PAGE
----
MBA students from leading business schools in Europe, the US and Asia gathered at IESE’s Barcelona campus recently to test their ability to come up with real-life solutions for a company’s digital expansion in the IESE Roland Berger International MBA Case Competition.
Over two and a half days, MBA teams analyzed as a relevant and current business case “Ricoh Spain: Transforming the Business”, which explores how the company should transition from offering mainly printing services to digital solutions. Participating schools included China Europe International Business School, Hong Kong University of Science and Technology, Kellogg School of Management, London Business School, and Tuck School of Business.
Acting in the role of consultants to Ricoh, each team had to work through the case and present their solutions before a panel of judges directly involved with the business. To make it as true to life as possible, the panel included the CEO of Ricoh Spain, Ramón Martín, as well as IT Services Director of Ricoh Spain Miquel Soler, and two experienced partners from Roland Berger, Paul Jowett and Per Breuer.
London Business School won the competition after a hard-fought battle against IESE – which won 2nd place – in the final round.
Launched in 1995 and sponsored by IESE and Roland Berger, the case competition is highly popular due its distinct relevancy to real-life business.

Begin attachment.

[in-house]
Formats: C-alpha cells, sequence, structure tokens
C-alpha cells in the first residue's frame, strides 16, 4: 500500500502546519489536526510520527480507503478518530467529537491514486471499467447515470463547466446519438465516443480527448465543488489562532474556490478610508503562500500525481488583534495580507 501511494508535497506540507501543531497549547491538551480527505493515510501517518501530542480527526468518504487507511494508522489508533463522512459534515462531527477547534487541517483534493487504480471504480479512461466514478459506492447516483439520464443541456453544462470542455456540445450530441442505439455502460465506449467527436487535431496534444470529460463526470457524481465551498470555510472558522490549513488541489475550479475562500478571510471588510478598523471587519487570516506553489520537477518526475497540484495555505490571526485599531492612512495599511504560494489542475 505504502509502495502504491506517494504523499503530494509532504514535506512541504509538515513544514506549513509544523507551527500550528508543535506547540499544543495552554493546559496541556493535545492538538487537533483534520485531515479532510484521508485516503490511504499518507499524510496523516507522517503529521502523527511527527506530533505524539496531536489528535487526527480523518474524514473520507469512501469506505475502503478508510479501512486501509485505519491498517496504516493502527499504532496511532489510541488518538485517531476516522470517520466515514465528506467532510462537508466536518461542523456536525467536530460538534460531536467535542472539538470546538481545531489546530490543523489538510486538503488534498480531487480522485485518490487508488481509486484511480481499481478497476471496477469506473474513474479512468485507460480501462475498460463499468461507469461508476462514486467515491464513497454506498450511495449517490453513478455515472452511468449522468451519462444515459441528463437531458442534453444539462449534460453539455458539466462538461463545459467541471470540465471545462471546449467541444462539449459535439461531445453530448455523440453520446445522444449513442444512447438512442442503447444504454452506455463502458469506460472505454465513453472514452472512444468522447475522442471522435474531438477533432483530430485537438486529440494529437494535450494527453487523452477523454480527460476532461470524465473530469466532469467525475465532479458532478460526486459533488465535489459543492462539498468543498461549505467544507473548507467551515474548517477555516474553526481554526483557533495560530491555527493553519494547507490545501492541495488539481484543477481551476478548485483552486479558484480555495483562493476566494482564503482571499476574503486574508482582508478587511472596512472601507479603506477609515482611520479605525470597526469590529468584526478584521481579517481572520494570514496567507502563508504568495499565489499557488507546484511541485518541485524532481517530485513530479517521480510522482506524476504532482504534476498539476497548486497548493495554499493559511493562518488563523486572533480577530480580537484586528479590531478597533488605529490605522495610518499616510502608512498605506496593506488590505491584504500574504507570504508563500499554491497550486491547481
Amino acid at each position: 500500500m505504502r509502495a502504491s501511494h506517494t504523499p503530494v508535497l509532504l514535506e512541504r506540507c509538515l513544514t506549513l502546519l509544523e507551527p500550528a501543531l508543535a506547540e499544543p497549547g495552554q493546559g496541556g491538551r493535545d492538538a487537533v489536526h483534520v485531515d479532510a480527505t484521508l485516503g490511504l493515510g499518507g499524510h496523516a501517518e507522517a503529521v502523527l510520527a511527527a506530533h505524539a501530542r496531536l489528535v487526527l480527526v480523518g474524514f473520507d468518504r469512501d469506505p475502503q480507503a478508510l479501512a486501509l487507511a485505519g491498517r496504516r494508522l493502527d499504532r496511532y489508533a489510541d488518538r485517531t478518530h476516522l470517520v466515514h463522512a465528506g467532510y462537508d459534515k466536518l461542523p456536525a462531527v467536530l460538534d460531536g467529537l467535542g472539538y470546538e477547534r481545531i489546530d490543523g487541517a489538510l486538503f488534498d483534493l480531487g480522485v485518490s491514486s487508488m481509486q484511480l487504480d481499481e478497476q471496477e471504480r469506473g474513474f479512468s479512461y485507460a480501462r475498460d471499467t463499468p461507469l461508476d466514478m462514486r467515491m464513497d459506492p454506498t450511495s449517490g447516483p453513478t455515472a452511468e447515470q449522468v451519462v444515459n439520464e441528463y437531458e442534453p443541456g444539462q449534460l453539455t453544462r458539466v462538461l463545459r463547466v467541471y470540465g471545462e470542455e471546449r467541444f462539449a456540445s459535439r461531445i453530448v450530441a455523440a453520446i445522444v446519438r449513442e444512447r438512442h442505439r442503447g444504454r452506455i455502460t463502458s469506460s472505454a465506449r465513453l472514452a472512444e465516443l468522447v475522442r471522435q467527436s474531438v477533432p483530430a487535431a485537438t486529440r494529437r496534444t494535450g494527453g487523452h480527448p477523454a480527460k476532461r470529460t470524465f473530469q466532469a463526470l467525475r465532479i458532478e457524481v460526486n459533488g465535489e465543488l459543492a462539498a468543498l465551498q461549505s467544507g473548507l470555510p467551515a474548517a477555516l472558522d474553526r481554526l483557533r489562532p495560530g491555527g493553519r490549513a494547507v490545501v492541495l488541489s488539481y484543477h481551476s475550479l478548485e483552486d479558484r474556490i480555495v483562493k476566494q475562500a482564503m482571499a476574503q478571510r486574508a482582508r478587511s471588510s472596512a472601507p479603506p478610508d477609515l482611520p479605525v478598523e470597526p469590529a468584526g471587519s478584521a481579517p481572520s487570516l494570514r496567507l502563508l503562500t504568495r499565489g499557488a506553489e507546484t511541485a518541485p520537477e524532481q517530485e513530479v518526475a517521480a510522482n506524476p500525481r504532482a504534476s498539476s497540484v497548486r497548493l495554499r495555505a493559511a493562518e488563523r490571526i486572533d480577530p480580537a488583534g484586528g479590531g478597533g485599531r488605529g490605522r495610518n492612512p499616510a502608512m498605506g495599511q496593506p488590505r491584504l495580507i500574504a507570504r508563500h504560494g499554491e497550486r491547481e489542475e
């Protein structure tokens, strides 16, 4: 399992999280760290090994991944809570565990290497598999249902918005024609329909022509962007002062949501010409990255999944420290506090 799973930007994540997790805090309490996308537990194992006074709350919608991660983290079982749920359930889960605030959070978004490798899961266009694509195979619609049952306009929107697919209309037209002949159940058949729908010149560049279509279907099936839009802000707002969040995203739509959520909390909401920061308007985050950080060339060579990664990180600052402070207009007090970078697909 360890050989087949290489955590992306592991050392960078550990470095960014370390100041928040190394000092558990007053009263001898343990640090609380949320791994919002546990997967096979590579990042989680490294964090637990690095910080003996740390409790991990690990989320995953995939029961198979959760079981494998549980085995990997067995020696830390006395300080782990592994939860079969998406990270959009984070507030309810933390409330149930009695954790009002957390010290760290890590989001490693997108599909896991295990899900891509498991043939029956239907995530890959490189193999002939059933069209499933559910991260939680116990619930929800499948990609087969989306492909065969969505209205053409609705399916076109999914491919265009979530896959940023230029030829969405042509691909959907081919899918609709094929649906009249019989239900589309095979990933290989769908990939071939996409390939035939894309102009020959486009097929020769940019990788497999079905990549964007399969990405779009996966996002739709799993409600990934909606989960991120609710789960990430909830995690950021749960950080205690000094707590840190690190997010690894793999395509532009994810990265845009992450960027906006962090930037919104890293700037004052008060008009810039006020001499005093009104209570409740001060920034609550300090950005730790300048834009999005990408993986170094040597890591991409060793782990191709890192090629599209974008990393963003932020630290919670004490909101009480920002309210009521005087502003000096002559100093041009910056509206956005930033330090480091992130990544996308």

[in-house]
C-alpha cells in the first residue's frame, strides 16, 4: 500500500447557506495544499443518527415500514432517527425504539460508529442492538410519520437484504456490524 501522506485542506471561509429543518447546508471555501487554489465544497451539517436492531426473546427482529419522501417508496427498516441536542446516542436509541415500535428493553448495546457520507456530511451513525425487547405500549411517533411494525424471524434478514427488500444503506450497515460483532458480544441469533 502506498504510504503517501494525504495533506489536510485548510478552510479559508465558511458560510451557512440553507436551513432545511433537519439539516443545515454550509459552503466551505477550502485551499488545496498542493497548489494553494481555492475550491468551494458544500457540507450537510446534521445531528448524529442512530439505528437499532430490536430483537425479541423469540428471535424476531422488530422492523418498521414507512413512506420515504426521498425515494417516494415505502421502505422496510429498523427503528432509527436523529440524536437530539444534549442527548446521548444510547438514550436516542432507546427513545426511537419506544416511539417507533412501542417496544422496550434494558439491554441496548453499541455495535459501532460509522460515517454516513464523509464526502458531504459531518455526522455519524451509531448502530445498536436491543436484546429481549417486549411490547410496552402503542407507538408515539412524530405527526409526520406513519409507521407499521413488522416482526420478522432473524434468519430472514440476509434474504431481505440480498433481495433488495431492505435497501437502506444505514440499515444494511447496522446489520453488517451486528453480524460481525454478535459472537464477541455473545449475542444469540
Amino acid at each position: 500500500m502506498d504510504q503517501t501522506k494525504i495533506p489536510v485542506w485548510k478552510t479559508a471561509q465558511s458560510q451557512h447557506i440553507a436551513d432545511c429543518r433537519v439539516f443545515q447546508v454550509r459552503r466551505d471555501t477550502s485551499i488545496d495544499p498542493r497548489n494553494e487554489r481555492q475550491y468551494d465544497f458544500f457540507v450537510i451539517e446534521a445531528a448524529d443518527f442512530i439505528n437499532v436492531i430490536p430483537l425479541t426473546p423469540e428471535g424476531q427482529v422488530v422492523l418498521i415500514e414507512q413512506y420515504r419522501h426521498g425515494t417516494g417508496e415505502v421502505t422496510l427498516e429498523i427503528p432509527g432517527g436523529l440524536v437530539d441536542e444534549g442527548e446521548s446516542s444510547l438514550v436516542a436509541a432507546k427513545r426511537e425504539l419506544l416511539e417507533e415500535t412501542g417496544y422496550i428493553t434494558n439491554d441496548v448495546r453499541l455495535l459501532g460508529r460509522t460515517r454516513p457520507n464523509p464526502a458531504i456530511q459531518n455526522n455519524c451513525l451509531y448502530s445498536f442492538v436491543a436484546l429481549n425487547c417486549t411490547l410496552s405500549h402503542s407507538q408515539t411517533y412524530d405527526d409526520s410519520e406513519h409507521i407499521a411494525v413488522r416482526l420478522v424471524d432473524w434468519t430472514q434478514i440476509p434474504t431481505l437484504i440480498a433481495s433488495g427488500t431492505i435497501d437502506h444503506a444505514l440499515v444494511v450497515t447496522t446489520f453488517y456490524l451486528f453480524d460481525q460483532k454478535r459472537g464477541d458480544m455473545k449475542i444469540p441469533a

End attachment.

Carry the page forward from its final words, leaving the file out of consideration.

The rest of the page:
According to Albert Argente, a IESE team member, this helps raise the stakes during the competition, as “feeling part of the company” and as “though you were a real consultant, makes you want to put more hours in to finding a solution.”
By gathering together some of the world´s most talented MBA students, the competition also fosters the sharing of ideas and contacts among the future business leaders.
Laura Loof, a participant from CEIBS, praised the way the competition “provides a way to meet other MBA students and share experiences from other continents with people on the same track as you.”
“Being in the first of two years of the MBA, you are somewhat in a bubble,” said Rashu Jindel, a fellow IESE team member. “Stepping out of this bubble and getting to know people who are undergoing the same process and experiencing similar things in other schools during the competition is very refreshing.